There’s a story, based on a Hassidic concept, about a cantor that went to his rabbi and confessed that the popular melody he used for the prayer in the local synagogue was in fact a drinking song he had learned down at the pub. The rabbi calmed him and said that it was perfectly alright, since all good melodies actually originated in the Holy Temple in Jerusalem. There, they had been used by the officiating priests and later picked up by the non-Jews.
I was reminded of this quasi-theological joke this shabbat. A dear friend of mine who sometimes serves as shaliach tzibbur in the shul I go to on Friday nights, asked if I thought it would be appropriate to use the melody of Amazing Grace in the shabbat evening prayers. I answered that I most certainly thought not, and consequently he refrained.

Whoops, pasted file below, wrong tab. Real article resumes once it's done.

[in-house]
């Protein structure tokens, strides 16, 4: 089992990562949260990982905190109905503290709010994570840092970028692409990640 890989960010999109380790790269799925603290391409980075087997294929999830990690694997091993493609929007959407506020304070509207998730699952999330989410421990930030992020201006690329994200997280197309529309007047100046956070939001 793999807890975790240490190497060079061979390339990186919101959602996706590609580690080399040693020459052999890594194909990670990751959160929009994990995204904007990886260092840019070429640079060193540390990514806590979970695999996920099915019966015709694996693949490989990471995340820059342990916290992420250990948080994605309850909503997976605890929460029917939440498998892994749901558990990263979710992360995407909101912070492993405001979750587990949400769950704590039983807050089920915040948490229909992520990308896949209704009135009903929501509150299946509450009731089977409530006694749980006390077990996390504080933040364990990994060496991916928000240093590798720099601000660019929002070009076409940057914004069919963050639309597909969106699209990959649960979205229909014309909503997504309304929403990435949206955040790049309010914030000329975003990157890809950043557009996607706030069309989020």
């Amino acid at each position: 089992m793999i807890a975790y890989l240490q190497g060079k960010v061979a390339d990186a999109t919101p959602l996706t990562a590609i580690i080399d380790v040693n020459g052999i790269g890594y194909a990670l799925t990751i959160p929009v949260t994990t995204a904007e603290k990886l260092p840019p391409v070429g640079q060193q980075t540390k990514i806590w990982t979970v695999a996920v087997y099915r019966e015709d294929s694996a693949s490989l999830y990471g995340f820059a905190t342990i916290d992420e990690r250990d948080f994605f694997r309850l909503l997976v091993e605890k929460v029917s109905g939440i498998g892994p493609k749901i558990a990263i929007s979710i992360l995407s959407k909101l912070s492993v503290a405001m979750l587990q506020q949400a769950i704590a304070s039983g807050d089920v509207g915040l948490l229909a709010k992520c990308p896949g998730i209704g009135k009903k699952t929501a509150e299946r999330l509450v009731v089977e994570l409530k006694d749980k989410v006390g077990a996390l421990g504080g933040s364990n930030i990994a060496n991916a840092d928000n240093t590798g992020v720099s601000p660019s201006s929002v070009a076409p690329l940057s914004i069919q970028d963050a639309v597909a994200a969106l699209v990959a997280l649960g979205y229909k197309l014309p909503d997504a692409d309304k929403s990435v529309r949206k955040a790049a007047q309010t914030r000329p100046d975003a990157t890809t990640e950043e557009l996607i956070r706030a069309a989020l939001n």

However, thinking about that joke, and perhaps even more importantly about Rabbi Nahman’s original explanation about why Gentile music can carry a spark of the Divine, I felt a little bad about my categorical limitation of this particular cantor’s self-expression.
Thus, I hereby publicly retract my earlier judgment on the issue. Furthermore, as an atonement, let me give all the cantors reading my blog a few tips of other nice melodies they might consider adding to their liturgical repertoire. This is a personal favorite of mine, and this one was particularly beloved by Diana, Princess of Wales. And, last but certainly not least, I would like to recommend this little gem. I can really see the Levites chanting the Song of the Day to that one.
Entry filed under: Judaism.